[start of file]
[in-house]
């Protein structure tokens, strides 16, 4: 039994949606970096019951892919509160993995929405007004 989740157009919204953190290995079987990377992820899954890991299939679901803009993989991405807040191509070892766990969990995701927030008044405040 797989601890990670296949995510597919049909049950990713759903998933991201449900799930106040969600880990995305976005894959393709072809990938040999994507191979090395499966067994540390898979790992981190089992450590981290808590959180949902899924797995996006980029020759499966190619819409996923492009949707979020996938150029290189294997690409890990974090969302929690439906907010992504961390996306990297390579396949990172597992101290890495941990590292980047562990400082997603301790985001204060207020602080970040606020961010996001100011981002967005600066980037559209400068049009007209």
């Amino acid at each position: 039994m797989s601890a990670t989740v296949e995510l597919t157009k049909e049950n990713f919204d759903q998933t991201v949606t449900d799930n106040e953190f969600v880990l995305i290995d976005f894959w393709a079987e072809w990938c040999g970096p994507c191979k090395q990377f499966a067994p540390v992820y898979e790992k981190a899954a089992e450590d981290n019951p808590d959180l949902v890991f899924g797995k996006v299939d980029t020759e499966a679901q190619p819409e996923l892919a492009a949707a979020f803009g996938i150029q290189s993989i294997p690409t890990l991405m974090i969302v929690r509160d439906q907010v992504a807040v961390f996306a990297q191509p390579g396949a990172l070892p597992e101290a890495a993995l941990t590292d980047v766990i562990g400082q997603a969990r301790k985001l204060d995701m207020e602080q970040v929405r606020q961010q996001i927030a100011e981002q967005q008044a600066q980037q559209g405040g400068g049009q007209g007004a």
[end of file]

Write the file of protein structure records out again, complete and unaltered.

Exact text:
[in-house]
């Protein structure tokens, strides 16, 4: 039994949606970096019951892919509160993995929405007004 989740157009919204953190290995079987990377992820899954890991299939679901803009993989991405807040191509070892766990969990995701927030008044405040 797989601890990670296949995510597919049909049950990713759903998933991201449900799930106040969600880990995305976005894959393709072809990938040999994507191979090395499966067994540390898979790992981190089992450590981290808590959180949902899924797995996006980029020759499966190619819409996923492009949707979020996938150029290189294997690409890990974090969302929690439906907010992504961390996306990297390579396949990172597992101290890495941990590292980047562990400082997603301790985001204060207020602080970040606020961010996001100011981002967005600066980037559209400068049009007209």
């Amino acid at each position: 039994m797989s601890a990670t989740v296949e995510l597919t157009k049909e049950n990713f919204d759903q998933t991201v949606t449900d799930n106040e953190f969600v880990l995305i290995d976005f894959w393709a079987e072809w990938c040999g970096p994507c191979k090395q990377f499966a067994p540390v992820y898979e790992k981190a899954a089992e450590d981290n019951p808590d959180l949902v890991f899924g797995k996006v299939d980029t020759e499966a679901q190619p819409e996923l892919a492009a949707a979020f803009g996938i150029q290189s993989i294997p690409t890990l991405m974090i969302v929690r509160d439906q907010v992504a807040v961390f996306a990297q191509p390579g396949a990172l070892p597992e101290a890495a993995l941990t590292d980047v766990i562990g400082q997603a969990r301790k985001l204060d995701m207020e602080q970040v929405r606020q961010q996001i927030a100011e981002q967005q008044a600066q980037q559209g405040g400068g049009q007209g007004a």